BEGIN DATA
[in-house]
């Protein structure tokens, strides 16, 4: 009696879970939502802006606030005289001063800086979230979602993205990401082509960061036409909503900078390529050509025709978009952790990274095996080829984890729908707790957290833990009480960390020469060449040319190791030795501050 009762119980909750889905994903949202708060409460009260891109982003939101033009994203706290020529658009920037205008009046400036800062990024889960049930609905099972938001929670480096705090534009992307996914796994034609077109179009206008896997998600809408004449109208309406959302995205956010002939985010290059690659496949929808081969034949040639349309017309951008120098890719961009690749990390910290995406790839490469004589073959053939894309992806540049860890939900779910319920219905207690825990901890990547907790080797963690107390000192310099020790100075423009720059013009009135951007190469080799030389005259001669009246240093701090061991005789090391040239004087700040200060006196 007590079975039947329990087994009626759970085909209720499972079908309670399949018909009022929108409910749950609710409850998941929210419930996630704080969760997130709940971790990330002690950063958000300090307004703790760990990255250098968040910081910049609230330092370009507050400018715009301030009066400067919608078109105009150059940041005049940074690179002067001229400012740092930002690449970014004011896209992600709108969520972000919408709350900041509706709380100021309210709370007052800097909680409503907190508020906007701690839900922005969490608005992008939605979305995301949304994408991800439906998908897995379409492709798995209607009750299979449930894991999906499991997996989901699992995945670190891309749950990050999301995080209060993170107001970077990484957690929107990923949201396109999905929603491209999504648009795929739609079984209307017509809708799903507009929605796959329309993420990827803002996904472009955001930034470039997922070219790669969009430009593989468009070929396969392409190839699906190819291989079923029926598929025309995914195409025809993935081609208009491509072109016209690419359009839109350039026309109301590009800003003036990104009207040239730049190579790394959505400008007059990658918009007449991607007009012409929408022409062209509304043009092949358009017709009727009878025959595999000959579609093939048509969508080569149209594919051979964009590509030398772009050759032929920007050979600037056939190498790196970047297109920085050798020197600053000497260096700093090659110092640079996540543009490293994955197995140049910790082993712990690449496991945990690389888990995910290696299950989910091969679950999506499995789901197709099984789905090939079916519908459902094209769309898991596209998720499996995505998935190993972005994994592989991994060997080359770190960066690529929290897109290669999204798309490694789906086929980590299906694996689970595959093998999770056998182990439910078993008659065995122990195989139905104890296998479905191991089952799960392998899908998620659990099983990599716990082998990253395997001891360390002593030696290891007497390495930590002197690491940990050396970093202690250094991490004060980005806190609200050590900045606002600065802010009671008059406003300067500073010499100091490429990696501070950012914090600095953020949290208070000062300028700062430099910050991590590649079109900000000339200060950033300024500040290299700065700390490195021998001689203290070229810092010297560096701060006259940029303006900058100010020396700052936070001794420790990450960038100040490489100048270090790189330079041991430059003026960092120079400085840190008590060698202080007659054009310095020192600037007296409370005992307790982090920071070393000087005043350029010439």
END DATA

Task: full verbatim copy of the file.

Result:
[in-house]
């Protein structure tokens, strides 16, 4: 009696879970939502802006606030005289001063800086979230979602993205990401082509960061036409909503900078390529050509025709978009952790990274095996080829984890729908707790957290833990009480960390020469060449040319190791030795501050 009762119980909750889905994903949202708060409460009260891109982003939101033009994203706290020529658009920037205008009046400036800062990024889960049930609905099972938001929670480096705090534009992307996914796994034609077109179009206008896997998600809408004449109208309406959302995205956010002939985010290059690659496949929808081969034949040639349309017309951008120098890719961009690749990390910290995406790839490469004589073959053939894309992806540049860890939900779910319920219905207690825990901890990547907790080797963690107390000192310099020790100075423009720059013009009135951007190469080799030389005259001669009246240093701090061991005789090391040239004087700040200060006196 007590079975039947329990087994009626759970085909209720499972079908309670399949018909009022929108409910749950609710409850998941929210419930996630704080969760997130709940971790990330002690950063958000300090307004703790760990990255250098968040910081910049609230330092370009507050400018715009301030009066400067919608078109105009150059940041005049940074690179002067001229400012740092930002690449970014004011896209992600709108969520972000919408709350900041509706709380100021309210709370007052800097909680409503907190508020906007701690839900922005969490608005992008939605979305995301949304994408991800439906998908897995379409492709798995209607009750299979449930894991999906499991997996989901699992995945670190891309749950990050999301995080209060993170107001970077990484957690929107990923949201396109999905929603491209999504648009795929739609079984209307017509809708799903507009929605796959329309993420990827803002996904472009955001930034470039997922070219790669969009430009593989468009070929396969392409190839699906190819291989079923029926598929025309995914195409025809993935081609208009491509072109016209690419359009839109350039026309109301590009800003003036990104009207040239730049190579790394959505400008007059990658918009007449991607007009012409929408022409062209509304043009092949358009017709009727009878025959595999000959579609093939048509969508080569149209594919051979964009590509030398772009050759032929920007050979600037056939190498790196970047297109920085050798020197600053000497260096700093090659110092640079996540543009490293994955197995140049910790082993712990690449496991945990690389888990995910290696299950989910091969679950999506499995789901197709099984789905090939079916519908459902094209769309898991596209998720499996995505998935190993972005994994592989991994060997080359770190960066690529929290897109290669999204798309490694789906086929980590299906694996689970595959093998999770056998182990439910078993008659065995122990195989139905104890296998479905191991089952799960392998899908998620659990099983990599716990082998990253395997001891360390002593030696290891007497390495930590002197690491940990050396970093202690250094991490004060980005806190609200050590900045606002600065802010009671008059406003300067500073010499100091490429990696501070950012914090600095953020949290208070000062300028700062430099910050991590590649079109900000000339200060950033300024500040290299700065700390490195021998001689203290070229810092010297560096701060006259940029303006900058100010020396700052936070001794420790990450960038100040490489100048270090790189330079041991430059003026960092120079400085840190008590060698202080007659054009310095020192600037007296409370005992307790982090920071070393000087005043350029010439």